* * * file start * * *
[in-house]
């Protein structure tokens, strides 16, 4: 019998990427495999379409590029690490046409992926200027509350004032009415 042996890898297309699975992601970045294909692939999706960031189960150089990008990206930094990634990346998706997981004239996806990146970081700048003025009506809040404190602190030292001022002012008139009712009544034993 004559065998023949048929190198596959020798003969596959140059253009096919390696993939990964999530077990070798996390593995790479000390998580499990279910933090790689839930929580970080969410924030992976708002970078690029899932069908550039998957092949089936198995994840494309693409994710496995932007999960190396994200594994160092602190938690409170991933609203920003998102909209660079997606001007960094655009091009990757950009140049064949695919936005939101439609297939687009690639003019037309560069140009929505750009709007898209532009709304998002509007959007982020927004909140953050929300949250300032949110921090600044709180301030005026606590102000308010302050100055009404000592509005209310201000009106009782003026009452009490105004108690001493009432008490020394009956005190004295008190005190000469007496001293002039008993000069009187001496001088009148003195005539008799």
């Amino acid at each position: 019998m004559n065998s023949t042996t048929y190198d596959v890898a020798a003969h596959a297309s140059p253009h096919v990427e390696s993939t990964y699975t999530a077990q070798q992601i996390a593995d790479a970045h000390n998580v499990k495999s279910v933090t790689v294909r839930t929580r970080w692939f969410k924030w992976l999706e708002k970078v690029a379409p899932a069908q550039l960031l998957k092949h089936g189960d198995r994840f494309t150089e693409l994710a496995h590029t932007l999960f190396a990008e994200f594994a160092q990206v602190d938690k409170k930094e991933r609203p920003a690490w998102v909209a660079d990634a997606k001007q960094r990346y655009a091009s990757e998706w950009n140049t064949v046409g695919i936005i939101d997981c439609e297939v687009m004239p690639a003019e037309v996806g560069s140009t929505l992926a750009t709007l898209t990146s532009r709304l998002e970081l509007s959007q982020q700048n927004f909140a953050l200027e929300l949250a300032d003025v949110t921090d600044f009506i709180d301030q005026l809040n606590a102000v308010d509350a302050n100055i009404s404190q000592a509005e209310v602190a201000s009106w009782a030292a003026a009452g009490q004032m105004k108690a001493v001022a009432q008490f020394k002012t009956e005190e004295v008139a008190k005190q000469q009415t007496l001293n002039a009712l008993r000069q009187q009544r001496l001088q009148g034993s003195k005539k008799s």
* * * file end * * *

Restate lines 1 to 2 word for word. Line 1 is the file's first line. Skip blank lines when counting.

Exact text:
[in-house]
């Protein structure tokens, strides 16, 4: 019998990427495999379409590029690490046409992926200027509350004032009415 042996890898297309699975992601970045294909692939999706960031189960150089990008990206930094990634990346998706997981004239996806990146970081700048003025009506809040404190602190030292001022002012008139009712009544034993 004559065998023949048929190198596959020798003969596959140059253009096919390696993939990964999530077990070798996390593995790479000390998580499990279910933090790689839930929580970080969410924030992976708002970078690029899932069908550039998957092949089936198995994840494309693409994710496995932007999960190396994200594994160092602190938690409170991933609203920003998102909209660079997606001007960094655009091009990757950009140049064949695919936005939101439609297939687009690639003019037309560069140009929505750009709007898209532009709304998002509007959007982020927004909140953050929300949250300032949110921090600044709180301030005026606590102000308010302050100055009404000592509005209310201000009106009782003026009452009490105004108690001493009432008490020394009956005190004295008190005190000469007496001293002039008993000069009187001496001088009148003195005539008799």